But for the advance preparations made by the Naveen Patnaik government, Cyclone Yaas would have caused much more damage. Not only was the scale of damage minimized due to the clockwork efficiency of the state administration, but the casualty count was also low. From, the word go, Chief Minister Naveen Patnaik personally monitored the entire operation to combat the cyclone that was tagged as “very severe” by the Indian Meteorological Department (IMD).
While the disaster fighting units of NDRF, ODRAF and Fire Department were despatched to the vulnerable districts in advance, the Chief Minister deputed senior IAS and IPS officers to five districts, including Balasore and Bhadrak which were supposed to bear the brunt of the cyclone. Hours before Yaas made landfall in Balasore close to Bahanaga on May 26, minister of state for home Dibya Shankar Mishra, who also happens to handle the energy portfolio, had reached Balasore on the Chief Minister’s direction.
The administration, thus, was fully prepared for the havoc that the cyclone wreaked in the coastal districts both before and after its landfall. Teams of NDRF, ODRAF and fire personnel immediately got to work and began clearing roads by cutting down the branches of fallen trees and removing other kinds of obstacles. Power restoration work began in the full swing and water was supplied through tankers in areas where the supply had been disrupted due to power outages.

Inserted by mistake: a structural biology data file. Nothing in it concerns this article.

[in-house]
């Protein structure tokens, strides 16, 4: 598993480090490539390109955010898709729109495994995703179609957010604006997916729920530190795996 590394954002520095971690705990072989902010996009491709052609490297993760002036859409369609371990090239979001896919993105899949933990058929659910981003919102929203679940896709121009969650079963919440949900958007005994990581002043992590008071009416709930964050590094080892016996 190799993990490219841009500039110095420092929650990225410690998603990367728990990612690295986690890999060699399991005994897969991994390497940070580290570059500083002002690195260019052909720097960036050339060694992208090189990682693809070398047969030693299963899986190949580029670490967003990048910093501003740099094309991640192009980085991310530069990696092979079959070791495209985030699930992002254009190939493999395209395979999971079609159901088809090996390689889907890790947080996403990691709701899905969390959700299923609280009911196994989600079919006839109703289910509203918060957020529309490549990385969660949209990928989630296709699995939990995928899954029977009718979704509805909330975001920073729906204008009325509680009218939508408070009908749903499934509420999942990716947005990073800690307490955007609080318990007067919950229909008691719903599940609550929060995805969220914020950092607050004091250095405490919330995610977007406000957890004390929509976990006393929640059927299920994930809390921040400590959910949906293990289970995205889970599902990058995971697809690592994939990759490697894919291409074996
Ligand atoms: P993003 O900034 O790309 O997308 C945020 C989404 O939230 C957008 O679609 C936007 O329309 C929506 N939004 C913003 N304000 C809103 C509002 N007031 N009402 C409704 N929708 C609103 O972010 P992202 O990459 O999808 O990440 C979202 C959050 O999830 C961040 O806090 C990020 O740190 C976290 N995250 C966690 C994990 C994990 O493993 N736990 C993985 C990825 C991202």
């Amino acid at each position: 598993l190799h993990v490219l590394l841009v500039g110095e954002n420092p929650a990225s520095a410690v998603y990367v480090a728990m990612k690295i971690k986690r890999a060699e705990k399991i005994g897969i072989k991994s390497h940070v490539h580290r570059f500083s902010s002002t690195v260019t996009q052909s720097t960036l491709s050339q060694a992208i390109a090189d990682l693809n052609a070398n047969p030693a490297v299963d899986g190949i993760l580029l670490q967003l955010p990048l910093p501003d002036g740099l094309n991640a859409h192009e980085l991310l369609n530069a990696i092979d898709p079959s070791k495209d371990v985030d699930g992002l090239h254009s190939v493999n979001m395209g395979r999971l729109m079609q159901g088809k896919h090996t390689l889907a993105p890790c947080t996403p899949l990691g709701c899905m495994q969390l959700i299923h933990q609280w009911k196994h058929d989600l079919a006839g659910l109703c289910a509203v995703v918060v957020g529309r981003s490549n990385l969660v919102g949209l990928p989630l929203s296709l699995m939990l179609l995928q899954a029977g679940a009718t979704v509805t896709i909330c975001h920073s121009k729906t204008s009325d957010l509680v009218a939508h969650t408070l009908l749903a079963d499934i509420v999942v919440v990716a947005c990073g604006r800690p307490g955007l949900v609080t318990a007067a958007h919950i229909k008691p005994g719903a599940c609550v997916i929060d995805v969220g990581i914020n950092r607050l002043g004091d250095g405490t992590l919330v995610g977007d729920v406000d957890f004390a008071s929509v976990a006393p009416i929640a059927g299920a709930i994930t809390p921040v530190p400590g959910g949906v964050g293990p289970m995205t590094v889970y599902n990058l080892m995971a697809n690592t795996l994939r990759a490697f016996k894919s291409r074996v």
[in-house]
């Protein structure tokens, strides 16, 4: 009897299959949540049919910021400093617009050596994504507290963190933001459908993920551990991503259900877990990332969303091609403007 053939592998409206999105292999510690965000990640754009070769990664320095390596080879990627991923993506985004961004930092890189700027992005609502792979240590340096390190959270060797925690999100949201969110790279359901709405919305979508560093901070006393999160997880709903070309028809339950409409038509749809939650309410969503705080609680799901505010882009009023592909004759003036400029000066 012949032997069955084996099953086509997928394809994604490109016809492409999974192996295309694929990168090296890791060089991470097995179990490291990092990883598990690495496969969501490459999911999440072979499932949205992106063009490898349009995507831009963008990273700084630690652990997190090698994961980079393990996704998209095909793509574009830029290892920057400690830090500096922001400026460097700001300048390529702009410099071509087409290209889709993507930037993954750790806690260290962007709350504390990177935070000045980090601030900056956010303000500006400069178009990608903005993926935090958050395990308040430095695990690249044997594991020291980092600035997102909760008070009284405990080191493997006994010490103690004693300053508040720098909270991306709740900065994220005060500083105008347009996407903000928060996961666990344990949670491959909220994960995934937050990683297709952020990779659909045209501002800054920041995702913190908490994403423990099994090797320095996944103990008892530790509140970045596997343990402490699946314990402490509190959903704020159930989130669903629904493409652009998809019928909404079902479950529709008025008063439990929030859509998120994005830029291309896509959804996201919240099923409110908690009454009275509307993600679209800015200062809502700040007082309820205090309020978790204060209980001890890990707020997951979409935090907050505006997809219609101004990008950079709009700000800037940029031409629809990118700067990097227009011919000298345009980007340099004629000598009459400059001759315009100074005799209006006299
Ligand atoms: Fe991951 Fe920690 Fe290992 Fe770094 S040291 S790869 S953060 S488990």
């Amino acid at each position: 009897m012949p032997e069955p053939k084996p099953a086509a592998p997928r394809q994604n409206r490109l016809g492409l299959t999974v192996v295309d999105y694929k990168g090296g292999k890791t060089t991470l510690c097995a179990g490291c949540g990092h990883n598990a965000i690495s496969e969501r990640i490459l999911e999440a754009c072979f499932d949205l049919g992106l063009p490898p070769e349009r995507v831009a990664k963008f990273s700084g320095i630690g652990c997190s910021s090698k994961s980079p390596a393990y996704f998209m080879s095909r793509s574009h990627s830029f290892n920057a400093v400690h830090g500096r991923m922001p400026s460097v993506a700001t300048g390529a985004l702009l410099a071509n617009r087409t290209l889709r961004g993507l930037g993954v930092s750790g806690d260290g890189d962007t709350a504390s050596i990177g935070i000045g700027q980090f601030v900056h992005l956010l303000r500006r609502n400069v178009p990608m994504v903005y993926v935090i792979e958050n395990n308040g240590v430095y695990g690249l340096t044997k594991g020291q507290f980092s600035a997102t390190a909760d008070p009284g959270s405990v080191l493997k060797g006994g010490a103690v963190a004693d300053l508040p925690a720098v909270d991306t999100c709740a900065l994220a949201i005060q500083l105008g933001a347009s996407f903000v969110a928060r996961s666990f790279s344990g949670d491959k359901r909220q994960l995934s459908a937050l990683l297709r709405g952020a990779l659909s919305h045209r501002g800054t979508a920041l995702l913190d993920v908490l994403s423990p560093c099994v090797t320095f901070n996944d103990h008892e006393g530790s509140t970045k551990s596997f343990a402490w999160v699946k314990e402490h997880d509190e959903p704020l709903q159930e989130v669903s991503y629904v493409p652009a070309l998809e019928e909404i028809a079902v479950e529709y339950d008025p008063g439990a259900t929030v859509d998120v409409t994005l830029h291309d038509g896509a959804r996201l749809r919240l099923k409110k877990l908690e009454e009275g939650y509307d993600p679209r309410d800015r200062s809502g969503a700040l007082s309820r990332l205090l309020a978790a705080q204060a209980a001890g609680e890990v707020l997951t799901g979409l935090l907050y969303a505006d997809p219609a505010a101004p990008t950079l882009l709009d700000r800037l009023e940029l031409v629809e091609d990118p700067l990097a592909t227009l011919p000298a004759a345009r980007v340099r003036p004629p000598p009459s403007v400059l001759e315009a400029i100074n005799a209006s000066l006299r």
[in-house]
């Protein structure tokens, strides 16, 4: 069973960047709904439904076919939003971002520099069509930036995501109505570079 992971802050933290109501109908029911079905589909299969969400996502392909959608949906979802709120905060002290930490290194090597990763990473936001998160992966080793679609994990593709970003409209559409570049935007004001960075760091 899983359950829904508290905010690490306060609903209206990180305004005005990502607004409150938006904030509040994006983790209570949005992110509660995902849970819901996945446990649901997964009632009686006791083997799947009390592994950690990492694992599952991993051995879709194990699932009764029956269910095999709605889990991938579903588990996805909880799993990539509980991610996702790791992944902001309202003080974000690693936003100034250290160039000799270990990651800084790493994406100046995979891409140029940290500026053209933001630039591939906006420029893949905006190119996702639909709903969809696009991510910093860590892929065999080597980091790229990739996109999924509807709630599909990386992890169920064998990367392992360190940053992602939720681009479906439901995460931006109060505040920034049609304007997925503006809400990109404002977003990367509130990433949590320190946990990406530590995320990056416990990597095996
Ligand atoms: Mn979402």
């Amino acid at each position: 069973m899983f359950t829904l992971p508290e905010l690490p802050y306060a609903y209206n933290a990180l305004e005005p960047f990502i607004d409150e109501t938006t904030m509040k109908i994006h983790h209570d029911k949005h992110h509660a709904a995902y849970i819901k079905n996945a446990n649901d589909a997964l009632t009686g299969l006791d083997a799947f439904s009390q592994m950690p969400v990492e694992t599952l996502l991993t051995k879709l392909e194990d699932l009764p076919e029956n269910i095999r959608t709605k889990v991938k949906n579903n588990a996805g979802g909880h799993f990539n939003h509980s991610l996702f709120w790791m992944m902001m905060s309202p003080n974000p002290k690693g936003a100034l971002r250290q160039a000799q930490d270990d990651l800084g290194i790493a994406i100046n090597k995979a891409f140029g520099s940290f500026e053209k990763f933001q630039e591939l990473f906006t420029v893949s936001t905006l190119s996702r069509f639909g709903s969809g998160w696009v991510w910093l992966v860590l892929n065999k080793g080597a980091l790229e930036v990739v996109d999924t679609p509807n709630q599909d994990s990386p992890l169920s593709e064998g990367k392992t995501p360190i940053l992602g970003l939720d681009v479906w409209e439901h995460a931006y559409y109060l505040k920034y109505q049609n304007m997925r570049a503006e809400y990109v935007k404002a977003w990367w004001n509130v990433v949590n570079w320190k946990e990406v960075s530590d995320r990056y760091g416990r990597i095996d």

Since the Chief Minister has always emphasized upon preparations with “zero casualties” target in mind, nearly seven lakh people from vulnerable areas on the coast had been shifted to around 7,000 cyclone shelters much before the gale acquired a fierce form. Aware that state was also battling the challenge of Covid-19 pandemic and any error of judgement could prove costly, the Chief Minister had issued specific instructions that cyclone shelters should not only be fully sanitized but health workers should also be deployed there to ensure that people followed Covid protocol by maintaining the required physical distance and wearing masks. In many areas, people with misgivings about contracting the virus in these shelters had to be persuaded to move in before the cyclone hit the coast.
As the cyclone made its way towards Jharkhand via Mayurbhanj, it was time for Odisha government to shift its focus to relief, rehabilitation and restoration work. Keenly aware of the hardships being faced by the people in villages marooned by the tidal surges caused by the cyclone and the downpour that it had triggered, the Chief Minister announced seven-day relief for people in 128 of such marooned villages. Simultaneously, he issued instructions for building important roads in the cyclone-affected belt that can be communicable within 24 hours and also for restoration of power supply in at least 80 percent of the areas to ensure that people did not suffer much. With his successful handling of the challenge posed by Yaas, the five-time Chief Minister has once again set an example for others to follow.